Every Friday, Journalism.co.uk brings you a round-up of our week’s top stories, giving you all the information you need to know, wherever you are

Here is the latest journalism news from this week:

How to build presence and make posts stand out on LinkedIn

LinkedIn is not just a useful social media platform for networking and finding your next job, it can also be a place where news content can flourish, according to Katie Carroll, managing editor, Daily News, Americas & UK at LinkedIn, speaking at Hacks/Hackers this week (24 July 2019).

Carroll said there are some key tried-and-tested ways for journalists to boost engagement of native content and drive referral traffic on the platform. Read more

Mobile journalism workflow: how to make quality content go further

Wytse Vellinga

Dutch broadcaster Omrop Fryslân has trained all of its reporters to go out into the field and produce content that can be reused for TV, radio and online without the need for laptops and lugging around six or seven bags.

To make this possible, mobile journalist Wytse Vellinga has developed an internal handbook over the last five years which guides his colleagues step-by-step through making content go as far as possible. Read more

UK legacy media still struggles to give women a voice (but is getting better at it)

In the UK broadcast sector, women accounted for 41 per cent of senior management roles in 2018, up three per cent from the previous year. As for female representation across all levels, however, women accounted for 46 per cent of TV jobs, dropping one per cent from 2017.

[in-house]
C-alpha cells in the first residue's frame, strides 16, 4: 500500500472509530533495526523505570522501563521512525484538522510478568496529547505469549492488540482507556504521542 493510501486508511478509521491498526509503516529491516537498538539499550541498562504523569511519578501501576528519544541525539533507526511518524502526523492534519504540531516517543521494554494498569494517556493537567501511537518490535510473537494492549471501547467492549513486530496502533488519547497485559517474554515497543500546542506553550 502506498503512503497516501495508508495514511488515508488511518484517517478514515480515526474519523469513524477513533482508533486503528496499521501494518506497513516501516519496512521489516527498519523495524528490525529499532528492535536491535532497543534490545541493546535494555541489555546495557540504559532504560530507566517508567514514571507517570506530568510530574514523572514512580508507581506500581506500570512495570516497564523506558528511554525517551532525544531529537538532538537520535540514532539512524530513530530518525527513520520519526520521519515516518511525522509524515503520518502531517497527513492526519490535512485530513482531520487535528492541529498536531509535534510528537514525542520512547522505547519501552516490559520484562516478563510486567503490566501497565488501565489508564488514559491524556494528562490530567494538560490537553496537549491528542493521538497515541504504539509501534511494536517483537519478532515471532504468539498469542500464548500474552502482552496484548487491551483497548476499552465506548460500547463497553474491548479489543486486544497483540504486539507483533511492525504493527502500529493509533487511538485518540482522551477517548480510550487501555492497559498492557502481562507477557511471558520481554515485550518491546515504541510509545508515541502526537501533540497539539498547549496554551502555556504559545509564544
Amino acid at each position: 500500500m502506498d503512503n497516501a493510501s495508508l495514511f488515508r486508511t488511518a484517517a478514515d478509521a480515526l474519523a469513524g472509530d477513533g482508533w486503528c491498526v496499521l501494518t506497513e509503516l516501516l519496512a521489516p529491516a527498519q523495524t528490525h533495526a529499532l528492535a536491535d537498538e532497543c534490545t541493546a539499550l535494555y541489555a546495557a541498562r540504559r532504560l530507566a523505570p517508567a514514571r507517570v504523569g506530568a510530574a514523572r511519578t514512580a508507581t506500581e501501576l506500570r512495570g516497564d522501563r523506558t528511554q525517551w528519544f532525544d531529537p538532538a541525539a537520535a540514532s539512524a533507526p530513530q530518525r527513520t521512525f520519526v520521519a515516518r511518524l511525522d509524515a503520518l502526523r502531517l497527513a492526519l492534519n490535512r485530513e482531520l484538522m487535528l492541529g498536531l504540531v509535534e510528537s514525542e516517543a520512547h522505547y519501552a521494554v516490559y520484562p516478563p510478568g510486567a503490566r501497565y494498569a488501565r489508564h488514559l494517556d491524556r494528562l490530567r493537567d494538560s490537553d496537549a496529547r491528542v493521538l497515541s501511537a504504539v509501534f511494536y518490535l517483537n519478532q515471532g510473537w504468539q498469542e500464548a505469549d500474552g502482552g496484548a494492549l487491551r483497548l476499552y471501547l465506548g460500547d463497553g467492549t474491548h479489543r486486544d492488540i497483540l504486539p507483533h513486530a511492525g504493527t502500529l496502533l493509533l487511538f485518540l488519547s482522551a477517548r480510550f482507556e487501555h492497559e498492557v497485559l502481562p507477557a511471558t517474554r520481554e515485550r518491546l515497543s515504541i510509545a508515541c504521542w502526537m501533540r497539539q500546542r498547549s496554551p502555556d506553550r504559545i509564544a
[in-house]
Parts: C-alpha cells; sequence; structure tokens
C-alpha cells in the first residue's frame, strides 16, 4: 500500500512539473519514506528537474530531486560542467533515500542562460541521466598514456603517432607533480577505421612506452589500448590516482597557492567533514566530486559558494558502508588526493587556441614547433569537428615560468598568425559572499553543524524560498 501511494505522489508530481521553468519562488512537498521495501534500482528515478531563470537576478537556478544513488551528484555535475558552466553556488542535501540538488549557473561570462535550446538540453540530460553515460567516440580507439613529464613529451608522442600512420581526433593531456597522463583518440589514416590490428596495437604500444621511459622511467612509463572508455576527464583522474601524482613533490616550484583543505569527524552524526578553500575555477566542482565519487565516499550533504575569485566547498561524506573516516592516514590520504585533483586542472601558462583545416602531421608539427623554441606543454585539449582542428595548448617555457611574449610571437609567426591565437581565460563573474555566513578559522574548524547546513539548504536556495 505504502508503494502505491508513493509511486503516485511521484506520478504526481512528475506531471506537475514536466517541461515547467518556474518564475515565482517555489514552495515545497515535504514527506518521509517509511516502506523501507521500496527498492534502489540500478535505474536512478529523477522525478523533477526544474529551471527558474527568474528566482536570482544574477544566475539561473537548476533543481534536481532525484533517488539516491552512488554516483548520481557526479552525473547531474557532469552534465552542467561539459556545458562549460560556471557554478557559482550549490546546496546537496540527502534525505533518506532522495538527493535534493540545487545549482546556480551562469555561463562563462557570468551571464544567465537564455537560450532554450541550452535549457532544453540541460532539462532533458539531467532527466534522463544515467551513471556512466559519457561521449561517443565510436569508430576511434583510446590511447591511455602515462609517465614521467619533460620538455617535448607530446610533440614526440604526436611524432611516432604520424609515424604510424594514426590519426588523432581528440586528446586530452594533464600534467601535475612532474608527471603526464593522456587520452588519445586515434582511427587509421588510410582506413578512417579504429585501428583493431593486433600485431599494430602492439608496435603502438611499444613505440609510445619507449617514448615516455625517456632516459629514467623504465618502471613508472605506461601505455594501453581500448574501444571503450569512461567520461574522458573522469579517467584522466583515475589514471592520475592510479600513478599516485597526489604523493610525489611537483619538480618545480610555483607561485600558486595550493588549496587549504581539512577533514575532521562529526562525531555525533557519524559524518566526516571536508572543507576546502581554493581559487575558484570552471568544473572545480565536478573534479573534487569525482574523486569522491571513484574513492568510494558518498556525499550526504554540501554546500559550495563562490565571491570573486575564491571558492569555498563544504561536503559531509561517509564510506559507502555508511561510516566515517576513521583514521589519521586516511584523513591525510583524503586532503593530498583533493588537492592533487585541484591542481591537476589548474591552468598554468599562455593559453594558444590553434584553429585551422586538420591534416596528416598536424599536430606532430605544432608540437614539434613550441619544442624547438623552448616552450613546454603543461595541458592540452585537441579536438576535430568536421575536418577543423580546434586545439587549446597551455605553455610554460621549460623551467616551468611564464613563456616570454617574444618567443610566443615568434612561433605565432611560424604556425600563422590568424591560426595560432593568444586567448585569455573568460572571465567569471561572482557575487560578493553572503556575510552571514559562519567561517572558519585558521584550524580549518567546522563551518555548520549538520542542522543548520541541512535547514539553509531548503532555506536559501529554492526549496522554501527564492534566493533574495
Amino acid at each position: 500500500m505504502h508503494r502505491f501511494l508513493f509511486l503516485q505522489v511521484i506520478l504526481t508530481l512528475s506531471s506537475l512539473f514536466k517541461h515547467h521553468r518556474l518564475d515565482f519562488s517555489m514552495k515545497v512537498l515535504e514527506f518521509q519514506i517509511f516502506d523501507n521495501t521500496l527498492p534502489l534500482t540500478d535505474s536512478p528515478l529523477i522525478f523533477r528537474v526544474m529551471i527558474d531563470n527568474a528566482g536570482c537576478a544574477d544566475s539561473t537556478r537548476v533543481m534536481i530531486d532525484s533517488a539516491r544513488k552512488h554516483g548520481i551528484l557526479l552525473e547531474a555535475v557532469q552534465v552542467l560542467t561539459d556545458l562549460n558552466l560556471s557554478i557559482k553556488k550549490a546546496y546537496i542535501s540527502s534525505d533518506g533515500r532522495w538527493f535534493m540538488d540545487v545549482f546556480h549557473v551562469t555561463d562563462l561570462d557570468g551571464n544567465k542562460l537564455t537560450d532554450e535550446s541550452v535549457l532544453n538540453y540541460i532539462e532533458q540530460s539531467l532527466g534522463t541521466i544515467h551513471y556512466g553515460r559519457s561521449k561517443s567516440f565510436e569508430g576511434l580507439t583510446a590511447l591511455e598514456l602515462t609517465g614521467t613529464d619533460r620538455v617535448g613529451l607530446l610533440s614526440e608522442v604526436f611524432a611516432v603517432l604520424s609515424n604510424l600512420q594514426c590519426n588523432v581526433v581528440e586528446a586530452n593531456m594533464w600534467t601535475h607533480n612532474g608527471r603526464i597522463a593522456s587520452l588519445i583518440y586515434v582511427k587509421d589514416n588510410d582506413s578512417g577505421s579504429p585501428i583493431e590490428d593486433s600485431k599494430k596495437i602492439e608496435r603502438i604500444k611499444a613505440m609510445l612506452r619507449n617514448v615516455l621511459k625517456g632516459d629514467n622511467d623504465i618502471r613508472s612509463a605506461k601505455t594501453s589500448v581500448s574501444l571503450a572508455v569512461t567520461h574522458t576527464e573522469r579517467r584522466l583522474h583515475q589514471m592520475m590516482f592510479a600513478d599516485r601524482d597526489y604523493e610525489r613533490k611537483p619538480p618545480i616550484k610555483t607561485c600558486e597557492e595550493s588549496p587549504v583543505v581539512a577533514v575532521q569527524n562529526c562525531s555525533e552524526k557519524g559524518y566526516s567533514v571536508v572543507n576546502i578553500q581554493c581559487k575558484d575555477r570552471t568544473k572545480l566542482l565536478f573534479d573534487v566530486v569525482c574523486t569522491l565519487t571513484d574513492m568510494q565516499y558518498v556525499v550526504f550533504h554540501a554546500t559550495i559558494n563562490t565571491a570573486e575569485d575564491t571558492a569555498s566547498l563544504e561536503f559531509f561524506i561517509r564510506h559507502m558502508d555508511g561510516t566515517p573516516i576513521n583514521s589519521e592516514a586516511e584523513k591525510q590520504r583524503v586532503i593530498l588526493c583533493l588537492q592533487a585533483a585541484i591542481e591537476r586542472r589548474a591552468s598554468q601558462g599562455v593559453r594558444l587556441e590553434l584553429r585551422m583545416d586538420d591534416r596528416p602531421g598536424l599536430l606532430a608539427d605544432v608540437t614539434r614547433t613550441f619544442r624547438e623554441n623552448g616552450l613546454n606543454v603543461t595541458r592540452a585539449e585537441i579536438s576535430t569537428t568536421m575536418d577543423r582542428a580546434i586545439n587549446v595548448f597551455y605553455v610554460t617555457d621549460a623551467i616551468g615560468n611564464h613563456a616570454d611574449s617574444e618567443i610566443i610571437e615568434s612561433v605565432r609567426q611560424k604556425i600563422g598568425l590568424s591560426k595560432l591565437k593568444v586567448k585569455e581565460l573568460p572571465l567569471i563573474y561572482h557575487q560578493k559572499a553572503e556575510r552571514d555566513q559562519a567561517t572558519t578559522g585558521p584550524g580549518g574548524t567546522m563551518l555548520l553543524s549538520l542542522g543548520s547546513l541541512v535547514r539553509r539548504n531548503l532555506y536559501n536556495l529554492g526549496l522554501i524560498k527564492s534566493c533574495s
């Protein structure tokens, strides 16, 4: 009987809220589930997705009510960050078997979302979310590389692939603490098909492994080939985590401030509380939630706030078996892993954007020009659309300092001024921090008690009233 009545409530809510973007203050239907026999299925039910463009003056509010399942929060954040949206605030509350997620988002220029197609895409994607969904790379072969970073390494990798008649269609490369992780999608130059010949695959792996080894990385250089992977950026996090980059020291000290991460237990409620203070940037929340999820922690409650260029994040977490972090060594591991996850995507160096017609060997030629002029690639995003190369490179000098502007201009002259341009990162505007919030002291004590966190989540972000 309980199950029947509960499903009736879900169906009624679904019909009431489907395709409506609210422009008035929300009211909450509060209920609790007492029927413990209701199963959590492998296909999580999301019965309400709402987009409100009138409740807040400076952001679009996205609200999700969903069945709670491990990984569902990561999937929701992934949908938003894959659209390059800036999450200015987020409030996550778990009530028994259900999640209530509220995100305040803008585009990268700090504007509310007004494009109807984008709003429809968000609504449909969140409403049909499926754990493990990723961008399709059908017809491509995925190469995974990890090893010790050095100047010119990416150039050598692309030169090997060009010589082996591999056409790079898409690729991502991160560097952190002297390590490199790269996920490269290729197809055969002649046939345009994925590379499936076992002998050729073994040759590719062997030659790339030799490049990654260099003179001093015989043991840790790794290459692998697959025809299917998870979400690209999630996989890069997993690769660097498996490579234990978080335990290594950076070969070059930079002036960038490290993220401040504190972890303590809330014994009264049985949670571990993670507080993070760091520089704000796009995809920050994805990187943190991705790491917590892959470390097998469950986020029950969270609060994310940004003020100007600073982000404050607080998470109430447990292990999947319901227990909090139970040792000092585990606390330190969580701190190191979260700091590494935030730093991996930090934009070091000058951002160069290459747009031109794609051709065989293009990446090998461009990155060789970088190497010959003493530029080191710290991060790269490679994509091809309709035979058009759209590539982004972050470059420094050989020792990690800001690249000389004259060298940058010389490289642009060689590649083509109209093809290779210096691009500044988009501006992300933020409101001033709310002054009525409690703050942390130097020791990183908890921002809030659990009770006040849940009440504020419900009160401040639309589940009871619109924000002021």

There are however some initiatives worth mentioning to show this issue is making progress. Read more

Tool for journalists: Digital Help Desk, for training reporters in digital security

Photo by freestocks.org on Unsplash

International non-profit organisation Reporters Without Borders launched the digital help desk last week. It offers training, guidance and video explainers to teach journalists all about digital security. Read more

Save Journalism Project is encouraging journalists to speak out against job layoffs

Photo by Melany Rochester on Unsplash

Since the start of the 2019, there have been 3,100 job cuts in the US media amid the continuing decline of digital advertising revenue - but one journalist who was made redundant this year is taking a stand.

John Stanton was a national reporter for BuzzFeed News US before being made redundant in January 2019. He co-launched the Save Journalism Project last month to create awareness around continuing job layoffs. Read more

Want to learn how to use breaking news as an editorial strategy to grow your readership? Find out how at Newsrewired on 27 November at Reuters, London. Head to newsrewired.com for the full agenda and tickets.

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